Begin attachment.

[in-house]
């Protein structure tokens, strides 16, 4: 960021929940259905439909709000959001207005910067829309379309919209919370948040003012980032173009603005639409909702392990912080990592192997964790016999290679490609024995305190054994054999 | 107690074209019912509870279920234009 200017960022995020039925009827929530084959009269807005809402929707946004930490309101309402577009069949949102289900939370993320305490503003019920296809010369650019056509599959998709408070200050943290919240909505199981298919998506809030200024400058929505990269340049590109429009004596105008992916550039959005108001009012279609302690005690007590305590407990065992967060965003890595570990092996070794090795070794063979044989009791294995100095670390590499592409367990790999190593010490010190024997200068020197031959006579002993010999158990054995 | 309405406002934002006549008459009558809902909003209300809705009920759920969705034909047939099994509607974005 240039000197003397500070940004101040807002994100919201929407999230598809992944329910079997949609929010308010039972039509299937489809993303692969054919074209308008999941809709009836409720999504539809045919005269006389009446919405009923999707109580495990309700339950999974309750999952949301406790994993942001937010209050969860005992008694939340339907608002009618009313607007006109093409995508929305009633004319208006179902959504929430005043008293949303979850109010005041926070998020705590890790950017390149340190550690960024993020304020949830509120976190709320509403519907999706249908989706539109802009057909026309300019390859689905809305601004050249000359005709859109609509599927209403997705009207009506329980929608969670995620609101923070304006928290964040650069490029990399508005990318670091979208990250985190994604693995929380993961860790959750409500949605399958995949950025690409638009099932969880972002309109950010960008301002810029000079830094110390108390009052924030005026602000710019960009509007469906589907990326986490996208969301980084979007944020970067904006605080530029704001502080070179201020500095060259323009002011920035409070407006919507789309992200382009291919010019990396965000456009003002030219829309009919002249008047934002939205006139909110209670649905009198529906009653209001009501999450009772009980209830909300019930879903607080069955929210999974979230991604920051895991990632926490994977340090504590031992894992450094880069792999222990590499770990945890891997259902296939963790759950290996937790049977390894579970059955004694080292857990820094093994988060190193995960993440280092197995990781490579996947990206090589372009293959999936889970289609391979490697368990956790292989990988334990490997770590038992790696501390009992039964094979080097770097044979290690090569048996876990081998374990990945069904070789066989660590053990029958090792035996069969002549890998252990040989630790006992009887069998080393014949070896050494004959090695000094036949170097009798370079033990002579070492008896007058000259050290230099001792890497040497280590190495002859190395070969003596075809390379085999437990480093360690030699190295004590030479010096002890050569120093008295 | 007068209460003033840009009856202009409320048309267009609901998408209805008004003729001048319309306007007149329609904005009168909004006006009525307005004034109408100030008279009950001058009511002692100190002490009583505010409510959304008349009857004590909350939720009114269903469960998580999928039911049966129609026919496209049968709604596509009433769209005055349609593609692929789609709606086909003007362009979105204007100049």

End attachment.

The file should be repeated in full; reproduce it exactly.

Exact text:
[in-house]
């Protein structure tokens, strides 16, 4: 960021929940259905439909709000959001207005910067829309379309919209919370948040003012980032173009603005639409909702392990912080990592192997964790016999290679490609024995305190054994054999 | 107690074209019912509870279920234009 200017960022995020039925009827929530084959009269807005809402929707946004930490309101309402577009069949949102289900939370993320305490503003019920296809010369650019056509599959998709408070200050943290919240909505199981298919998506809030200024400058929505990269340049590109429009004596105008992916550039959005108001009012279609302690005690007590305590407990065992967060965003890595570990092996070794090795070794063979044989009791294995100095670390590499592409367990790999190593010490010190024997200068020197031959006579002993010999158990054995 | 309405406002934002006549008459009558809902909003209300809705009920759920969705034909047939099994509607974005 240039000197003397500070940004101040807002994100919201929407999230598809992944329910079997949609929010308010039972039509299937489809993303692969054919074209308008999941809709009836409720999504539809045919005269006389009446919405009923999707109580495990309700339950999974309750999952949301406790994993942001937010209050969860005992008694939340339907608002009618009313607007006109093409995508929305009633004319208006179902959504929430005043008293949303979850109010005041926070998020705590890790950017390149340190550690960024993020304020949830509120976190709320509403519907999706249908989706539109802009057909026309300019390859689905809305601004050249000359005709859109609509599927209403997705009207009506329980929608969670995620609101923070304006928290964040650069490029990399508005990318670091979208990250985190994604693995929380993961860790959750409500949605399958995949950025690409638009099932969880972002309109950010960008301002810029000079830094110390108390009052924030005026602000710019960009509007469906589907990326986490996208969301980084979007944020970067904006605080530029704001502080070179201020500095060259323009002011920035409070407006919507789309992200382009291919010019990396965000456009003002030219829309009919002249008047934002939205006139909110209670649905009198529906009653209001009501999450009772009980209830909300019930879903607080069955929210999974979230991604920051895991990632926490994977340090504590031992894992450094880069792999222990590499770990945890891997259902296939963790759950290996937790049977390894579970059955004694080292857990820094093994988060190193995960993440280092197995990781490579996947990206090589372009293959999936889970289609391979490697368990956790292989990988334990490997770590038992790696501390009992039964094979080097770097044979290690090569048996876990081998374990990945069904070789066989660590053990029958090792035996069969002549890998252990040989630790006992009887069998080393014949070896050494004959090695000094036949170097009798370079033990002579070492008896007058000259050290230099001792890497040497280590190495002859190395070969003596075809390379085999437990480093360690030699190295004590030479010096002890050569120093008295 | 007068209460003033840009009856202009409320048309267009609901998408209805008004003729001048319309306007007149329609904005009168909004006006009525307005004034109408100030008279009950001058009511002692100190002490009583505010409510959304008349009857004590909350939720009114269903469960998580999928039911049966129609026919496209049968709604596509009433769209005055349609593609692929789609709606086909003007362009979105204007100049």